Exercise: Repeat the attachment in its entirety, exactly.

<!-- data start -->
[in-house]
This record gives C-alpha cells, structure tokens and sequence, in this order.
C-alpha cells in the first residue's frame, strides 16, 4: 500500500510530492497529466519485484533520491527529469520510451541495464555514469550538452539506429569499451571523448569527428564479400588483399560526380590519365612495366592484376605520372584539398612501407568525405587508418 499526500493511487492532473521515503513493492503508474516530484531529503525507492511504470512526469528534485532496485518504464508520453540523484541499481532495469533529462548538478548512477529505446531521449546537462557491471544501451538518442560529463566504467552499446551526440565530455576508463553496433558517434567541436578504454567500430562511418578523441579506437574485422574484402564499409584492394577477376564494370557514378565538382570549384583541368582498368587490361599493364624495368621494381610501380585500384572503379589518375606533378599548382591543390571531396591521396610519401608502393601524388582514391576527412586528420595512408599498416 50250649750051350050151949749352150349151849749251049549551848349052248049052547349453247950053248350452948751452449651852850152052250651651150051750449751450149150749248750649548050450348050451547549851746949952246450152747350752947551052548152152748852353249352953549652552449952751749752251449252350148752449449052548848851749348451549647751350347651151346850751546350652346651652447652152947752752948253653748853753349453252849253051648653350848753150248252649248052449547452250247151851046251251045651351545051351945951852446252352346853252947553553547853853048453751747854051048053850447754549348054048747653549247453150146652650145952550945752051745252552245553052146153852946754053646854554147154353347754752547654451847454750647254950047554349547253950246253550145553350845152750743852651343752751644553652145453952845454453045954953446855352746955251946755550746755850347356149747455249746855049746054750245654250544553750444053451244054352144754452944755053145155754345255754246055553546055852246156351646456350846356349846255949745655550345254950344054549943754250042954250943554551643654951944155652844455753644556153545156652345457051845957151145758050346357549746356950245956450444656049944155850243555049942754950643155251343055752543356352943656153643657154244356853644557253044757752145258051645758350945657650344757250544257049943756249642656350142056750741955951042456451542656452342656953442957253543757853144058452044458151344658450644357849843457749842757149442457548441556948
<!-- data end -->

[in-house]
This record gives C-alpha cells, structure tokens and sequence, in this order.
C-alpha cells in the first residue's frame, strides 16, 4: 500500500510530492497529466519485484533520491527529469520510451541495464555514469550538452539506429569499451571523448569527428564479400588483399560526380590519365612495366592484376605520372584539398612501407568525405587508418 499526500493511487492532473521515503513493492503508474516530484531529503525507492511504470512526469528534485532496485518504464508520453540523484541499481532495469533529462548538478548512477529505446531521449546537462557491471544501451538518442560529463566504467552499446551526440565530455576508463553496433558517434567541436578504454567500430562511418578523441579506437574485422574484402564499409584492394577477376564494370557514378565538382570549384583541368582498368587490361599493364624495368621494381610501380585500384572503379589518375606533378599548382591543390571531396591521396610519401608502393601524388582514391576527412586528420595512408599498416 50250649750051350050151949749352150349151849749251049549551848349052248049052547349453247950053248350452948751452449651852850152052250651651150051750449751450149150749248750649548050450348050451547549851746949952246450152747350752947551052548152152748852353249352953549652552449952751749752251449252350148752449449052548848851749348451549647751350347651151346850751546350652346651652447652152947752752948253653748853753349453252849253051648653350848753150248252649248052449547452250247151851046251251045651351545051351945951852446252352346853252947553553547853853048453751747854051048053850447754549348054048747653549247453150146652650145952550945752051745252552245553052146153852946754053646854554147154353347754752547654451847454750647254950047554349547253950246253550145553350845152750743852651343752751644553652145453952845454453045954953446855352746955251946755550746755850347356149747455249746855049746054750245654250544553750444053451244054352144754452944755053145155754345255754246055553546055852246156351646456350846356349846255949745655550345254950344054549943754250042954250943554551643654951944155652844455753644556153545156652345457051845957151145758050346357549746356950245956450444656049944155850243555049942754950643155251343055752543356352943656153643657154244356853644557253044757752145258051645758350945657650344757250544257049943756249642656350142056750741955951042456451542656452342656953442957253543757853144058452044458151344658450644357849843457749842757149442457548441556948